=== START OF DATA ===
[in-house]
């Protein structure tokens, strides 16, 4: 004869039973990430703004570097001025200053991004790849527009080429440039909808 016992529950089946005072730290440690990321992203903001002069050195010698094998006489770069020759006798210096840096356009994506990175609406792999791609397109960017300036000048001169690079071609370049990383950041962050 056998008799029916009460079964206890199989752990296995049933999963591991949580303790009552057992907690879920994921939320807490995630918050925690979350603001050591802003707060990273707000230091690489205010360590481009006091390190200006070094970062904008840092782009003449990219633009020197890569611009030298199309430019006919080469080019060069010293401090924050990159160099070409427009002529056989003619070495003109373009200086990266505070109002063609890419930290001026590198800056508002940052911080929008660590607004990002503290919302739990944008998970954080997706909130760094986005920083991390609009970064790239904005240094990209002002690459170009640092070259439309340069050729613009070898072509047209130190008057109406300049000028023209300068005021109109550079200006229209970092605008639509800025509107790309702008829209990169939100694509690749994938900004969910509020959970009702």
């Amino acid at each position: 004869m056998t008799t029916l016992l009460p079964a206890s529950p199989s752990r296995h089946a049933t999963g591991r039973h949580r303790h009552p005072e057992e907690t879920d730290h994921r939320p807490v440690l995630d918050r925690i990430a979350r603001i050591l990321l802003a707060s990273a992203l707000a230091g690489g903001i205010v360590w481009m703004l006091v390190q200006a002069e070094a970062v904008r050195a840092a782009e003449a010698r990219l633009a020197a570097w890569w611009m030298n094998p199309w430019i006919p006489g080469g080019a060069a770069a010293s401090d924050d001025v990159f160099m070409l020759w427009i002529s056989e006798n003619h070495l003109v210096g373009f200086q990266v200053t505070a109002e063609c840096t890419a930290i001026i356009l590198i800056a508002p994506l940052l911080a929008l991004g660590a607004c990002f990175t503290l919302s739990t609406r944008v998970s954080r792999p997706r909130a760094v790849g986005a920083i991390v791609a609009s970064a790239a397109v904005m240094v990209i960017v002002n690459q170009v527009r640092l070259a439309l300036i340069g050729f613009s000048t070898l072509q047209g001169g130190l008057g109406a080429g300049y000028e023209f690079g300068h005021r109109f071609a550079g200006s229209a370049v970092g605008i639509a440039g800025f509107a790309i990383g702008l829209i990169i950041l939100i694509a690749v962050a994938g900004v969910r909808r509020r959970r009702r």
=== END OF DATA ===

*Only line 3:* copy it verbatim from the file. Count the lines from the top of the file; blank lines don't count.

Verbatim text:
């Amino acid at each position: 004869m056998t008799t029916l016992l009460p079964a206890s529950p199989s752990r296995h089946a049933t999963g591991r039973h949580r303790h009552p005072e057992e907690t879920d730290h994921r939320p807490v440690l995630d918050r925690i990430a979350r603001i050591l990321l802003a707060s990273a992203l707000a230091g690489g903001i205010v360590w481009m703004l006091v390190q200006a002069e070094a970062v904008r050195a840092a782009e003449a010698r990219l633009a020197a570097w890569w611009m030298n094998p199309w430019i006919p006489g080469g080019a060069a770069a010293s401090d924050d001025v990159f160099m070409l020759w427009i002529s056989e006798n003619h070495l003109v210096g373009f200086q990266v200053t505070a109002e063609c840096t890419a930290i001026i356009l590198i800056a508002p994506l940052l911080a929008l991004g660590a607004c990002f990175t503290l919302s739990t609406r944008v998970s954080r792999p997706r909130a760094v790849g986005a920083i991390v791609a609009s970064a790239a397109v904005m240094v990209i960017v002002n690459q170009v527009r640092l070259a439309l300036i340069g050729f613009s000048t070898l072509q047209g001169g130190l008057g109406a080429g300049y000028e023209f690079g300068h005021r109109f071609a550079g200006s229209a370049v970092g605008i639509a440039g800025f509107a790309i990383g702008l829209i990169i950041l939100i694509a690749v962050a994938g900004v969910r909808r509020r959970r009702r």